What's clear is that the ICCF provides polluters and their lobbyists entrée to a vast number of legislators: With 141 members on both sides of the aisle, the International Conservation Caucus, its bipartisan sister organization, is one of the largest of the hundreds of official congressional groups lawmakers have formed to pursue common goals and interests. (Other caucuses range from the obscure Contaminated Drywall Caucus to conservative Democrats' Blue Dog Coalition.) Perks like exotic trips, opulent galas, and the opportunity to "work with"—and raise money from—"conservation-oriented corporations committed to policies of good stewardship," as a letter sent to prospective members put it, have helped the ICC recruit fully a quarter of Congress: 117 representatives and 23 senators have joined.*

But in its work with lawmakers, the ICCF has been timid at best on conservation issues. The group is silent on climate change and rarely takes controversial stands. Its partners on Capitol Hill include Sen. James Inhofe (R-Okla.), whose staffers have gone on three separate ICCF-organized trips; Inhofe, a leading climate change denier, won the Center for Biological Diversity's 2012 Rubber Dodo Award for his work to "drive endangered species extinct." Sen. John McCain, (R-Ariz.) who earned a score of zero (out of 100) from the League of Conservation Voters in 2012, is also a member. House ICC co-chairman Ander Crenshaw (R-Fla.) and 40 other representatives in the caucus have LCV scores of 10 or less, as well.*

Why would green groups support an organization that works with polluting companies, the oil lobby, and anti-environment lawmakers? The answer has a lot to do with funding. Massive conservation organizations like those on the foundation's Advisory Council struggle to sustain budgets that can reach nearly a billion dollars a year. They don't raise that kind of money with small donations; they must aggressively pursue multimillion-dollar corporate contributions and government grants. In this pursuit, the ICCF plays a crucial role.

One ICCF outing, a $30,700, 10-day tour of Botswana and South Africa that Rep. John Carter (R-Texas) and his wife took in August 2011, was the second most expensive on record for any member of Congress.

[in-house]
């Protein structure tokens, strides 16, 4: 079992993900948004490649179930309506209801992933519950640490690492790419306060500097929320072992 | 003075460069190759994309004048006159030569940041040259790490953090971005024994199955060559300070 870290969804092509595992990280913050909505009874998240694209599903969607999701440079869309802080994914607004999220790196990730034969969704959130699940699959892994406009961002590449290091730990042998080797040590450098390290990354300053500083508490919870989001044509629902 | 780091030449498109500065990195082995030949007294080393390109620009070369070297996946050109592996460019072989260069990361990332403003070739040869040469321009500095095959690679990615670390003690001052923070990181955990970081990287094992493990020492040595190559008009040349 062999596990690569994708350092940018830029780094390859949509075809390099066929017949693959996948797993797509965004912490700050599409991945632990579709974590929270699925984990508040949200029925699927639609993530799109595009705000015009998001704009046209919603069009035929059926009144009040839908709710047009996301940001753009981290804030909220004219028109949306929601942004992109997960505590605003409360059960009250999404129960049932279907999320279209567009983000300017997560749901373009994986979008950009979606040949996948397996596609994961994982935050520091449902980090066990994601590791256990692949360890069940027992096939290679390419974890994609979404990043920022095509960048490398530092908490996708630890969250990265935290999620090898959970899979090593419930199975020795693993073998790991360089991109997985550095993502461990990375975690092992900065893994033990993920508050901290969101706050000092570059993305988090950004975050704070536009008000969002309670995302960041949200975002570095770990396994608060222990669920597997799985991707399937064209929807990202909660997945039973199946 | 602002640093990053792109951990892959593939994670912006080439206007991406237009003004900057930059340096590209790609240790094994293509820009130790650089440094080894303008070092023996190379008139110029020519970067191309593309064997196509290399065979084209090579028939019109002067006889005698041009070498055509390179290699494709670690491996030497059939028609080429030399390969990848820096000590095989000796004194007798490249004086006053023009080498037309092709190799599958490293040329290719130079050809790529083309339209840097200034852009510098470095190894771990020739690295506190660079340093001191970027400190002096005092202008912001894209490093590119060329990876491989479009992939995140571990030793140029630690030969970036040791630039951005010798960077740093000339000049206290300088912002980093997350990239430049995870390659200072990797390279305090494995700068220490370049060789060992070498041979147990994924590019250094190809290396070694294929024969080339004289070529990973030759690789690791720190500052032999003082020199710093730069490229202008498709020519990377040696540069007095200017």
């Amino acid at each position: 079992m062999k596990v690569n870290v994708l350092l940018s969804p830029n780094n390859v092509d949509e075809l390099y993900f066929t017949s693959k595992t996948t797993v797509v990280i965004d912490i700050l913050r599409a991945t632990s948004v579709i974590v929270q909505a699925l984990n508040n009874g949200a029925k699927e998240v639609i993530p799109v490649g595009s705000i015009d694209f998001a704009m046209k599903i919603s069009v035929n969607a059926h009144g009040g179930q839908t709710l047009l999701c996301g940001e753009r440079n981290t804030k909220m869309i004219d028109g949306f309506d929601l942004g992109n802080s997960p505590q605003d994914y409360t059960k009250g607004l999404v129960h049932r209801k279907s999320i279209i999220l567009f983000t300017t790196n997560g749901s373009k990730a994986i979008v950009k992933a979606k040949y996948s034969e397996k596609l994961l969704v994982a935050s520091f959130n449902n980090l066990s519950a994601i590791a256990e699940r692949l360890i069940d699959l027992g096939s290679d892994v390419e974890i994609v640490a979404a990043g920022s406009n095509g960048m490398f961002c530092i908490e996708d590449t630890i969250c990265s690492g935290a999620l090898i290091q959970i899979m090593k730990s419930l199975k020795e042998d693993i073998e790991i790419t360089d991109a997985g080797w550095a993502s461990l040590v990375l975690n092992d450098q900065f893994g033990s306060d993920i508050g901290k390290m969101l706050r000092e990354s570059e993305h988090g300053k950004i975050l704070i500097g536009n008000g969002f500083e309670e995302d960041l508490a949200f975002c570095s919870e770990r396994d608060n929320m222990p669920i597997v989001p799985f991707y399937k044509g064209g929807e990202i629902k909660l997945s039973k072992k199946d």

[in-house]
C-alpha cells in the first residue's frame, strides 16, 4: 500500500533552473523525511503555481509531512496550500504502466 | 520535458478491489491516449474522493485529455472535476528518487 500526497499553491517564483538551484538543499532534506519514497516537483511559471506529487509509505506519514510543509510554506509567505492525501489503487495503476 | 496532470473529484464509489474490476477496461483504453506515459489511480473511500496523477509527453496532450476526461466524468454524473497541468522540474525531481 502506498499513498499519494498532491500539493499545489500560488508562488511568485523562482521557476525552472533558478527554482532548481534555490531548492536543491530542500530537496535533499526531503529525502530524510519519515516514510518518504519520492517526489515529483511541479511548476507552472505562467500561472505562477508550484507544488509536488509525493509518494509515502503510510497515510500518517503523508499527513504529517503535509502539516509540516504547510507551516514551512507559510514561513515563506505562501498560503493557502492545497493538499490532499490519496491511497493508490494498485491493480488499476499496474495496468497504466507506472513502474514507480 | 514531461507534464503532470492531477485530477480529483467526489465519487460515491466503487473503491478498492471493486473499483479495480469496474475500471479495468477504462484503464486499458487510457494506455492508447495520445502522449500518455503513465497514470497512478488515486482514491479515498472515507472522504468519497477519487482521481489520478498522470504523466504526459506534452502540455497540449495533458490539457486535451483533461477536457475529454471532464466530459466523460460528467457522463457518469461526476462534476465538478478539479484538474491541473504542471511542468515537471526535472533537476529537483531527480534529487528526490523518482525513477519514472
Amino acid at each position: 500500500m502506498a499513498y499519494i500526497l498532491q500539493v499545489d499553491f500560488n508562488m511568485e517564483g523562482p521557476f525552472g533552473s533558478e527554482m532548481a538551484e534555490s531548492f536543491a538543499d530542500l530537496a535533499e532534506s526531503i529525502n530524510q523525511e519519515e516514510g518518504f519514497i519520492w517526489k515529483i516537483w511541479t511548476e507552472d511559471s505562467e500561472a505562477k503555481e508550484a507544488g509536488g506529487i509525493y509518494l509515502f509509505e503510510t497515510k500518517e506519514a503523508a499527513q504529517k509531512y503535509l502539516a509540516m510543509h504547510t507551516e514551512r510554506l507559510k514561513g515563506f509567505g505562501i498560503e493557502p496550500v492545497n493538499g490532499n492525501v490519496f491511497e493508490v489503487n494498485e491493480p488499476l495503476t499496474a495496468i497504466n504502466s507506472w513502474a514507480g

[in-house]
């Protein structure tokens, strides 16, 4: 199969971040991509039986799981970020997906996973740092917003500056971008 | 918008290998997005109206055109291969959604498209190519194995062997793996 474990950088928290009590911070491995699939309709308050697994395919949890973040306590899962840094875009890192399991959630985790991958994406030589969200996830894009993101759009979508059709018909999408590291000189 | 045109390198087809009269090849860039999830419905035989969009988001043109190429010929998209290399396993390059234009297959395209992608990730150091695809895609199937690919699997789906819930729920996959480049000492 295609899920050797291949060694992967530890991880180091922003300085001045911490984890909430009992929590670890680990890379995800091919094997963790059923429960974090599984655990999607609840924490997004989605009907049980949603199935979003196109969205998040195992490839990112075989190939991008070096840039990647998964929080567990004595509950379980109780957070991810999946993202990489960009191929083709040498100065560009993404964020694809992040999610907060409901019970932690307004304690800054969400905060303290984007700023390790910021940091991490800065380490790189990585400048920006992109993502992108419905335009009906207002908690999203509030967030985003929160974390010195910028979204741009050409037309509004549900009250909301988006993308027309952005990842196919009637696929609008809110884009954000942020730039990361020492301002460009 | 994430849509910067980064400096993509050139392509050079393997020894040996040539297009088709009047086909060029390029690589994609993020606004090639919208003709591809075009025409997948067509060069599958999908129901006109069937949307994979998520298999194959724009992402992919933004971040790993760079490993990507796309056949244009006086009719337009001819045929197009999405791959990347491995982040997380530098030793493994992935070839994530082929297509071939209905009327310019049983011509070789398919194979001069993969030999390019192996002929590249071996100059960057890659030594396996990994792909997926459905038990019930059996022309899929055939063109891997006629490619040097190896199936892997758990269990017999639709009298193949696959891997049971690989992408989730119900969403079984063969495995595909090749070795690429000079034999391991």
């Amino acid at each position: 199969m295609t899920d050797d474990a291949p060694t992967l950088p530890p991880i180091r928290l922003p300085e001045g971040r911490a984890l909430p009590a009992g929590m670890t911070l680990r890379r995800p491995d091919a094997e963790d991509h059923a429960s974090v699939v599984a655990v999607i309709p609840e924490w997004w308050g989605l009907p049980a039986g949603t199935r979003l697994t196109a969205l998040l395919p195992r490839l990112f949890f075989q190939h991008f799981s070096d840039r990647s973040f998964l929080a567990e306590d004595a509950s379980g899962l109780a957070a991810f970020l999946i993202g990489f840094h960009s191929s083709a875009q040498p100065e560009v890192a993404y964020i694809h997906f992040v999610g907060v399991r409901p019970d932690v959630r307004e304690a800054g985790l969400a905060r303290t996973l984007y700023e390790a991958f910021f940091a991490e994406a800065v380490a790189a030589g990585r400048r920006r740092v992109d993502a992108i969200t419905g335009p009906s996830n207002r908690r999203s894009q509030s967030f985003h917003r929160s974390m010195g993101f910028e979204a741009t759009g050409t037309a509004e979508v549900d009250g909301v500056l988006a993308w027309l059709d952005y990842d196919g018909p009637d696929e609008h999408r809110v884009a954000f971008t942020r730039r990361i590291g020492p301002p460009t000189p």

As in most exclusive clubs, the perks the foundation offers rise with the size of the contributions. ICCF membership—which starts at $25,000, tax-deductible—includes tickets to inside-the-Beltway events hosted by the foundation; there's an annual Congressional Oyster Roast & Frogmore Stew, and past galas have featured British Prime Minister Tony Blair, Mexican President Felipe Calderón, Edward Norton, and Harrison Ford. For an additional $25,000, partners can host congressional coffee briefings, luncheons, and dinners, where lawmakers can learn about, for example, Walmart's "Commitment to Sustainability" or the "Oil and Gas Industry's Investment in Conservation." There are also unspecified extra perks for partners who pay for the copyrighted $100,000-per-year "Teddy Roosevelt Steward" designation. John Gantt, the foundation's president, says the top contributors get "additional seats at major events," but declined to provide more details.

When Tony Blair and Indiana Jones aren't enough, the ICCF woos lawmakers by taking them on "educational field missions." Since December 2007, it has led 39 Republican and 26 Democratic aides and lawmakers on 10 group trips at a cost of more than $350,000. In addition to Bonner's Ol Jogi visit, the foundation has organized excursions to Botswana, Tanzania, South Africa, Brazil, and Costa Rica. One outing, a $30,700, 10-day tour of Botswana and South Africa that Rep. John Carter (R-Texas) and his wife took in August 2011, was the second most expensive on record for any member of Congress. "This is not educational," says Craig Holman, a lobbyist with the watchdog group Public Citizen. "This is influence peddling available primarily only to special interests that have a lot of money to throw around."

Update: LCV's 2012 lawmaker scores and the 2013 ICC membership list were not available until after this story went to press. Three members of the House ICC are representatives of US territories and a fourth member is a chaplain. Neither the representatives from US territories nor the chaplain vote on legislation. The web version has been updated to reflect the latest data. Click here to return.